“Black Panther” isn’t your standard, testosterone-fueled superhero movie.
The film is packed with strong, dynamic women who play essential roles in defending Wakanda, the African nation they call home.
Among them are Danai Gurira’s fearless protector, Okoye, and Lupita Nyong’o’s rebellious spy, Nakia. Both actresses relished the opportunity to bring such empowering female characters to the big screen.
“We need this to be the norm,” Gurira, 39, told the Daily News. “The norm should be that women characters get to be complex and powerful, and deeply present in the storyline, without question or equivocation.
“I’m very much an advocate of girls and women reaching their fullest potential in this world, and really giving awareness around the things that block them. … The idea of contributing to that through representation means everything to me.”
In the movie, Gurira’s character is the skilled leader of the Dora Milaje, a special forces unit composed entirely of women that works closely alongside Wakanda’s king, T’Challa. Nyong’o’s Nakia, meanwhile, is an adept fighter who runs her own spy agency and displays immense bravery throughout the film.
Nyong’o, 34, was so enthused by director Ryan Coogler’s intentions for her character that she agreed to join the “Black Panther” cast before she read the script.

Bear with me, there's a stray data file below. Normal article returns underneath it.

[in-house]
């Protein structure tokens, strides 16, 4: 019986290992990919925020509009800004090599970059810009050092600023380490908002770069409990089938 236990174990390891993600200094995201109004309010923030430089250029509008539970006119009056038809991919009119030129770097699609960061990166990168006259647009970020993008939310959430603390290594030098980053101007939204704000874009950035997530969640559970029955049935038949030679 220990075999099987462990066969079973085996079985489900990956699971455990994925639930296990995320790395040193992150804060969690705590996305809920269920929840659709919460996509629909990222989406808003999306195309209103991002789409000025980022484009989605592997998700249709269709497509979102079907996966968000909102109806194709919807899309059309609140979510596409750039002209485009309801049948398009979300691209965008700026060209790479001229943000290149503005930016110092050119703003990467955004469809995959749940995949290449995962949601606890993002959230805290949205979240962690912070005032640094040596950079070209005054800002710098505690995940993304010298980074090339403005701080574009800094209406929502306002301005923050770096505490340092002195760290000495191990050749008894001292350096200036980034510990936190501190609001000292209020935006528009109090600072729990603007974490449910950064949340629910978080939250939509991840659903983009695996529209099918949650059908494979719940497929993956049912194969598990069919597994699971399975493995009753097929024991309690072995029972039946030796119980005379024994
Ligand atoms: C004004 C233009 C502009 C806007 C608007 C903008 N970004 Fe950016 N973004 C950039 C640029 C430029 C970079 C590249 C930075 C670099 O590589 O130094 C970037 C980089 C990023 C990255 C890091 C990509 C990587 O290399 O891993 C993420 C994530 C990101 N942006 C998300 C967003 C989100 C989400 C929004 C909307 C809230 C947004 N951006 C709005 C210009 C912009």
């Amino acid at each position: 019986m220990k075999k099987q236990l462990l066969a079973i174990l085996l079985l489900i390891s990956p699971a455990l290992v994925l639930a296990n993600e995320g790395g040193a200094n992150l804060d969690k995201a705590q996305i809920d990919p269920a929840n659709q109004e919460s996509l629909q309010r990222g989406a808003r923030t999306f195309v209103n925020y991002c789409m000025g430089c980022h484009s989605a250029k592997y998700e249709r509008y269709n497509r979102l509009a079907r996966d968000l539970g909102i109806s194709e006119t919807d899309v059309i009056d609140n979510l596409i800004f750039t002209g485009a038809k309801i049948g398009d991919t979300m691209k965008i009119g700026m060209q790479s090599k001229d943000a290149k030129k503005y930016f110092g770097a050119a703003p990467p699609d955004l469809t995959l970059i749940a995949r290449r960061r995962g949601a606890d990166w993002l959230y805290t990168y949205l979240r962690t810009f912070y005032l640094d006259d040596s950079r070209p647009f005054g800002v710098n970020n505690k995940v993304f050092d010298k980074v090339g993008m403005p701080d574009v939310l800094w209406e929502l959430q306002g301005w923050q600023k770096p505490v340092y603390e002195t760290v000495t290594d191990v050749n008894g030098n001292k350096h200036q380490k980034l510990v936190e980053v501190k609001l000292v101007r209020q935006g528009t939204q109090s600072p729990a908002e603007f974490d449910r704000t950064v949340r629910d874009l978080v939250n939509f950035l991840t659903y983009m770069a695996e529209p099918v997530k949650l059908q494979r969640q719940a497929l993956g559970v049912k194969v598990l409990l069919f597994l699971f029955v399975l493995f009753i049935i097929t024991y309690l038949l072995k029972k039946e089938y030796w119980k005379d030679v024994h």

“When he walked me through the story, I just thought, ‘Wow, I can’t believe this is a Marvel movie,’ because it seems quite bold in terms of the themes of the movie and the storyline,” Nyong’o told The News. “I liked the way he was planning to portray the women —that Wakanda was going to be populated with many influential women to the Black Panther, and Nakia was one of them.”
Letitia Wright’s Shuri — the genius younger sister of T’Challa who develops much of Wakanda’s technology — and Angela Bassett’s Ramonda, the nation’s former queen, are among the film’s other key roles.
For Coogler, there was never any doubt the women of Wakanda would be prominent.
“I wanted to give them full range in our narrative and … an impact on the narrative, because in my life, the women around me are exceptional,” Coogler said. “And it’s because they’re exceptional that I’m able to do what I’m allowed to do. I think that idea is just one that often times, for whatever reason, you don’t see in film.”
Gurira and Nyong’o agree their characters feel especially relevant amid the #MeToo and Time’s Up movements currently sweeping much of the globe. Nyong’o has been a prominent crusader for Time’s Up since its launch earlier this year, and she came forward last October to accuse Harvey Weinstein of making an unwanted sexual advance toward her early in her career.
She’s amazed how pertinent the “Black Panther” script remains today, some two years after Coogler began developing it.
“It felt so relevant then, and it was a very different social-political climate, so for it to come out now just speaks volumes about how prophetic artists can be,” Nyong’o said. “It just seems like he made it yesterday.”
Gurira, meanwhile, is hopeful many more films join “Black Panther” in featuring casts filled with significant women.
“We’ve always been in need of these types of portrayals,” Gurira said. “It is time’s up. It’s time’s up in so many ways and so many things that are just intolerable in our society and need to really get spearheaded head on and dealt with head on without any vacillation.
“It’s also time’s up when it comes to telling stories where women are marginal or deeply less empowered. It’s all times up.”